Slaveholders typically regarded the U.S. Constitution as their insurance policy against anything abolitionists might attempt. For that reason, if a respectable Southern leader spoke earnestly in favor of secession prior to the fall of 1859, I'm unaware of it. Most men would have reacted to the idea of secession as Robert E. Lee did. The idea of secession certainly would not have regarded favorably during the Nullification crisis of the 1830s, which concerned an unreasonable tariff, not slavery.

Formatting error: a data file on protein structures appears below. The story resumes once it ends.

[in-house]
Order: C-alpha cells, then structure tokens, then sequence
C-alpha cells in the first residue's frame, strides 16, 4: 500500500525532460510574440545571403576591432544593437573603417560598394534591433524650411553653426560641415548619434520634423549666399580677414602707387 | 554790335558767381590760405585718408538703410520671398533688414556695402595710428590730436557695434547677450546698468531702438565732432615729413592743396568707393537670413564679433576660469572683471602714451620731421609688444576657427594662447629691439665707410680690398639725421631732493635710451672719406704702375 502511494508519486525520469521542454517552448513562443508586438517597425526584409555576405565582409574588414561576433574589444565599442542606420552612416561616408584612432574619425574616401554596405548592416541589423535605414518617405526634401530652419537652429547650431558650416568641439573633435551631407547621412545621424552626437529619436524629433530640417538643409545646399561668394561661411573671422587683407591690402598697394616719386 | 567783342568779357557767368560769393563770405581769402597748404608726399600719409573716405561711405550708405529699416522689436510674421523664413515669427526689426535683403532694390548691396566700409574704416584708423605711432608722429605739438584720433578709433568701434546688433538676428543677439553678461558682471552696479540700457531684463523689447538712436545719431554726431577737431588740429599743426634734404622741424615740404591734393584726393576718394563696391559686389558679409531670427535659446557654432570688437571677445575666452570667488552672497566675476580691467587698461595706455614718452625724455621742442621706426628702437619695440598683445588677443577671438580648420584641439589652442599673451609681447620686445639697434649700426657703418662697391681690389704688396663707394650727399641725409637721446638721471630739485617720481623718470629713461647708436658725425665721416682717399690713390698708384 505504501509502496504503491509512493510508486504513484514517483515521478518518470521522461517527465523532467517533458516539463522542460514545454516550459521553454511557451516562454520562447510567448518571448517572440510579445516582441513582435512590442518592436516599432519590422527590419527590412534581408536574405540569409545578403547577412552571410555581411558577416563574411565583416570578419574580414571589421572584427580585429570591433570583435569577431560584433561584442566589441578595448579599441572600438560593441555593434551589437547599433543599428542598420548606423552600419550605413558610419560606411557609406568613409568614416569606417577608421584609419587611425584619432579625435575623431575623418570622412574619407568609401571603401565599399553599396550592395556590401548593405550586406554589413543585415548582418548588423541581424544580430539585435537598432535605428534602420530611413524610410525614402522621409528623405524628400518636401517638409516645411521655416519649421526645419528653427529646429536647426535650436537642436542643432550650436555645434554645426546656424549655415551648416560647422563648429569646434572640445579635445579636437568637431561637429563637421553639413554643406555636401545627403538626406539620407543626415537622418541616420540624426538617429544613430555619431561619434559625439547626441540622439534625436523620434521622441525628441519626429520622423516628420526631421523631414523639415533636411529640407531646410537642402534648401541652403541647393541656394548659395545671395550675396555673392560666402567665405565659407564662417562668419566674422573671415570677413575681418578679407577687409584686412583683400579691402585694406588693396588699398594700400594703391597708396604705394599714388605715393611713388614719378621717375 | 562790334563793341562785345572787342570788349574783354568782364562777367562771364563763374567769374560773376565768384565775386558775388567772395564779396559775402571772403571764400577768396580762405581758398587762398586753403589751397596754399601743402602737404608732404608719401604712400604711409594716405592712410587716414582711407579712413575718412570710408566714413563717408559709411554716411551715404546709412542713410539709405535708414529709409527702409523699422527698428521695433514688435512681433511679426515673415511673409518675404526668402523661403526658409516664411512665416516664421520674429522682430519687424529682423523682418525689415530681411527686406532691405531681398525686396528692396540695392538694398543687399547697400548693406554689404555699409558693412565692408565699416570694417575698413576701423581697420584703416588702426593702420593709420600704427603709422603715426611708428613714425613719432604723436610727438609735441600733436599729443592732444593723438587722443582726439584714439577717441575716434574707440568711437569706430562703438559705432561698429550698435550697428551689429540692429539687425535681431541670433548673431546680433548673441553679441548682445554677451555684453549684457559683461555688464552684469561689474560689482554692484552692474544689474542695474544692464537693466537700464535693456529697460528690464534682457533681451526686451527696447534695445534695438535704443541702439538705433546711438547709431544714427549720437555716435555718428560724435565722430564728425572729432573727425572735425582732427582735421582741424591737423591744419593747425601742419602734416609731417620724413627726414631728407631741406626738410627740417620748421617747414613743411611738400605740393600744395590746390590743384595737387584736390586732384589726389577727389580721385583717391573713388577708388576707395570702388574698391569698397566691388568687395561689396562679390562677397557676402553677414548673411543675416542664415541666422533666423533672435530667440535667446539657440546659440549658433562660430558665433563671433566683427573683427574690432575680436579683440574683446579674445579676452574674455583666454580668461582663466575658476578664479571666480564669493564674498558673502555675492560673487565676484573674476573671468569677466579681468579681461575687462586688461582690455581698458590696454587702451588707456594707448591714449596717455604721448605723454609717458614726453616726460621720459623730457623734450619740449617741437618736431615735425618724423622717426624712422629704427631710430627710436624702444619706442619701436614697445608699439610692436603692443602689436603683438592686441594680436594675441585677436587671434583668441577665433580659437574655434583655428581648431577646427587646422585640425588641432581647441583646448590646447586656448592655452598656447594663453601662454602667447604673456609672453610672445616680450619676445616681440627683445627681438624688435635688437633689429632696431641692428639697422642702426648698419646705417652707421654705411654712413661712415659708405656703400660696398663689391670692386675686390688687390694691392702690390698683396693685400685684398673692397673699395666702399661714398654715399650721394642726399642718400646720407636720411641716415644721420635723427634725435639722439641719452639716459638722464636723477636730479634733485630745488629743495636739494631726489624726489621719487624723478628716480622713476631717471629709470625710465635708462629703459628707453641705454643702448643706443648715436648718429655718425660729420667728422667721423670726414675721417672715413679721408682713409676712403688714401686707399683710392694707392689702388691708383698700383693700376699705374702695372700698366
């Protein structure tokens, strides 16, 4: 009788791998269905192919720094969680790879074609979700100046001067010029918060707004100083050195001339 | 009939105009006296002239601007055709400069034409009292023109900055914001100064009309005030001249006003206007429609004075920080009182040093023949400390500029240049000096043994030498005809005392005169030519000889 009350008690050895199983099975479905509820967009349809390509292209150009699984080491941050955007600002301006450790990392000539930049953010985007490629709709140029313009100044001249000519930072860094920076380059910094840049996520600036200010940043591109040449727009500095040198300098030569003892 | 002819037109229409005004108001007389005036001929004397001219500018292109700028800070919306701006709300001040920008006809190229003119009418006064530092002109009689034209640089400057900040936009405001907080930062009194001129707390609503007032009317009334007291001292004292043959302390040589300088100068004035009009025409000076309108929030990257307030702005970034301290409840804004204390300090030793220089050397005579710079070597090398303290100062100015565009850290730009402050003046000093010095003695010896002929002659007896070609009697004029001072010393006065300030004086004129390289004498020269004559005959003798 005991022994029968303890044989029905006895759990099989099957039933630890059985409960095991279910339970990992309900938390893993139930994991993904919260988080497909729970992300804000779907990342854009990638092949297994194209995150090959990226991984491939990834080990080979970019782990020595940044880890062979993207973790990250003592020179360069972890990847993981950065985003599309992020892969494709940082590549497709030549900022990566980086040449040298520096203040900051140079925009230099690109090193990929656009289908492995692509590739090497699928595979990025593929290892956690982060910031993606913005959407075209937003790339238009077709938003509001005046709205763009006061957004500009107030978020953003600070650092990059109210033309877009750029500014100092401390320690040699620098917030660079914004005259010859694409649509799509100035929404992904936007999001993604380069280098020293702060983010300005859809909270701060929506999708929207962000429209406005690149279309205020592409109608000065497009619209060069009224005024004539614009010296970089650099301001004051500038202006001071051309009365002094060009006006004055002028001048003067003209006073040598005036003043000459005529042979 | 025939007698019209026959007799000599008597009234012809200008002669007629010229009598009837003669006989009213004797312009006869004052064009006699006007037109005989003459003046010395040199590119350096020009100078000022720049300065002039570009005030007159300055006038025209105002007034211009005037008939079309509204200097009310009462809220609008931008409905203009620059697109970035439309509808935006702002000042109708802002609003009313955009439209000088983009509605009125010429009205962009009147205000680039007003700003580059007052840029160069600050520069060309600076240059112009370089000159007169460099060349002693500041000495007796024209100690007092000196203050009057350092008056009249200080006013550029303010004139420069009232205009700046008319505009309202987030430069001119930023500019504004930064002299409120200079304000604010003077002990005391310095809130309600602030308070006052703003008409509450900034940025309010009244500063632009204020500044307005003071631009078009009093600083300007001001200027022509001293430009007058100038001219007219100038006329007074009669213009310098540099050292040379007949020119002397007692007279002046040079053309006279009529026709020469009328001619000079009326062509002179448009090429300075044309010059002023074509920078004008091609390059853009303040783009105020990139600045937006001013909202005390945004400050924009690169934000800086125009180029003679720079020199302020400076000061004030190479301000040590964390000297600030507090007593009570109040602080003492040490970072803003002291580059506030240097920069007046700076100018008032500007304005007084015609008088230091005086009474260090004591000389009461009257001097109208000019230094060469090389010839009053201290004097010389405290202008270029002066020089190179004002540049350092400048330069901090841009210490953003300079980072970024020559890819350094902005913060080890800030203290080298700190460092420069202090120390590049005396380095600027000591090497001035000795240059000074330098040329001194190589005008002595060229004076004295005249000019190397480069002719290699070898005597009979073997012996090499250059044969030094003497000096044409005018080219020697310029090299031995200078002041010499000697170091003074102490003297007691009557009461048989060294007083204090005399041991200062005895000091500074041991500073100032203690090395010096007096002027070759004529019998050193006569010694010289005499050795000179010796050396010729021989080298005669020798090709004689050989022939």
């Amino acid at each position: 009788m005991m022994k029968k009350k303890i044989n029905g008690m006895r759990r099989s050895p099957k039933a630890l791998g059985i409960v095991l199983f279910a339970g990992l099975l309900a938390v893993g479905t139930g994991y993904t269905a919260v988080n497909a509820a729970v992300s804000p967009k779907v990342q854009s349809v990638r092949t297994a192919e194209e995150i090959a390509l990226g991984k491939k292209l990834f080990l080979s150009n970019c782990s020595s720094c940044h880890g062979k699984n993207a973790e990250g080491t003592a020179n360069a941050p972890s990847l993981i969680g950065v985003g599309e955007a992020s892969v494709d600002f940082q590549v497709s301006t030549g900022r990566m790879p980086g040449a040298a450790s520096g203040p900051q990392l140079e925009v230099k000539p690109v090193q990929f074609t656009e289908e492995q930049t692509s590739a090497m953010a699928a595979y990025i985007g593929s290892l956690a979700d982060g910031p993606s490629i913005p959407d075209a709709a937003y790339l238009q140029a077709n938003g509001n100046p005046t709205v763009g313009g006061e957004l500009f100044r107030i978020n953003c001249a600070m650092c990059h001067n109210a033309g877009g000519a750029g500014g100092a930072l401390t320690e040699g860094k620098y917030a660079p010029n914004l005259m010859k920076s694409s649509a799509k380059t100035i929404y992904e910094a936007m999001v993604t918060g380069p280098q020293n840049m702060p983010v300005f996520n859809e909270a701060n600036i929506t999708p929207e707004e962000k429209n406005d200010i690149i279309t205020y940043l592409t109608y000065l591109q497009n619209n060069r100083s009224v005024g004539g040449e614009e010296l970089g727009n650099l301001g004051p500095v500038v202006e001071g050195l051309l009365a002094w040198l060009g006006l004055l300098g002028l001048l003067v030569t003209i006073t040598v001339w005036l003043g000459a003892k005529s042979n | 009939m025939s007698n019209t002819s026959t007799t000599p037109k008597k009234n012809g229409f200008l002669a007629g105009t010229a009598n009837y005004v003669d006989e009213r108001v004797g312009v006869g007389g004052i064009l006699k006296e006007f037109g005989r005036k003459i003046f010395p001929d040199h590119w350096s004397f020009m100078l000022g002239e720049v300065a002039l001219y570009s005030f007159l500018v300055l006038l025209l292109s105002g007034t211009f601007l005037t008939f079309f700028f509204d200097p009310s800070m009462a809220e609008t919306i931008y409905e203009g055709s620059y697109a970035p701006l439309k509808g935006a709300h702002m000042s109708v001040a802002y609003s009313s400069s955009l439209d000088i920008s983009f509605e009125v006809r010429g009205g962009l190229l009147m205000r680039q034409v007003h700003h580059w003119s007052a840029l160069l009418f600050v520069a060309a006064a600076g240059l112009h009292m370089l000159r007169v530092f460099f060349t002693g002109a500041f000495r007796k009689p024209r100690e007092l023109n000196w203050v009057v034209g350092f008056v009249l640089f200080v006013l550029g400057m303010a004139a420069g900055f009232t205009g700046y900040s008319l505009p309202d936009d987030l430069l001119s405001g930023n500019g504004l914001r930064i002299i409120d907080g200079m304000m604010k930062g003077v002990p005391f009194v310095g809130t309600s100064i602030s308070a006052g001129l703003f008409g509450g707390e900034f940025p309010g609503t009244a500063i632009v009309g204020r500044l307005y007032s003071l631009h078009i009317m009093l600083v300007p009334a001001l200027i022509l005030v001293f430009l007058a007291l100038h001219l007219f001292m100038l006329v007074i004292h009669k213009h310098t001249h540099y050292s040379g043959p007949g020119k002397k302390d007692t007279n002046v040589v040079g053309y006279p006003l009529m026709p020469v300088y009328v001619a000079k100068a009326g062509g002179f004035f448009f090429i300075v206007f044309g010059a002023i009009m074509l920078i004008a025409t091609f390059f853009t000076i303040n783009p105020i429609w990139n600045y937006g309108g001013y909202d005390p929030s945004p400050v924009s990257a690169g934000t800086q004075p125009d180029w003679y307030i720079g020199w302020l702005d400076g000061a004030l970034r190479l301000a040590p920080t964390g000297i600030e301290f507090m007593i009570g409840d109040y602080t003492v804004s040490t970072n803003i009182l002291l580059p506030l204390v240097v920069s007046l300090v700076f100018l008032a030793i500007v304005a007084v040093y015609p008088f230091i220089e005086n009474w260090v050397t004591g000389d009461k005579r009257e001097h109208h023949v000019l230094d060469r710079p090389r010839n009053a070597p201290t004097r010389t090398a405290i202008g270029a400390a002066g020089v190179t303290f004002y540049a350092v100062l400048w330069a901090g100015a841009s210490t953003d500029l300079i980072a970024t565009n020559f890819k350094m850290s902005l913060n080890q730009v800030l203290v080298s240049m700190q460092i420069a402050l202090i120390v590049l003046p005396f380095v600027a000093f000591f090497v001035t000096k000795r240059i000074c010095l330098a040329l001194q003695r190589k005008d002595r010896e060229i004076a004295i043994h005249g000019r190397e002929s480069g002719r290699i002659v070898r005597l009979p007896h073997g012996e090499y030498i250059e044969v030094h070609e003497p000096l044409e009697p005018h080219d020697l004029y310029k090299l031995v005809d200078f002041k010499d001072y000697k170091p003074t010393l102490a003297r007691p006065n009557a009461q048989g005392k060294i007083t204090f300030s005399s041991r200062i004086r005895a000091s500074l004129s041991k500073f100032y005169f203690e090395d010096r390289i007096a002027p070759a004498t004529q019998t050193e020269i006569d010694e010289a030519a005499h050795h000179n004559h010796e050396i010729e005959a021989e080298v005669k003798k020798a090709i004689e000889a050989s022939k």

Nullification is one thing; secession is quite another.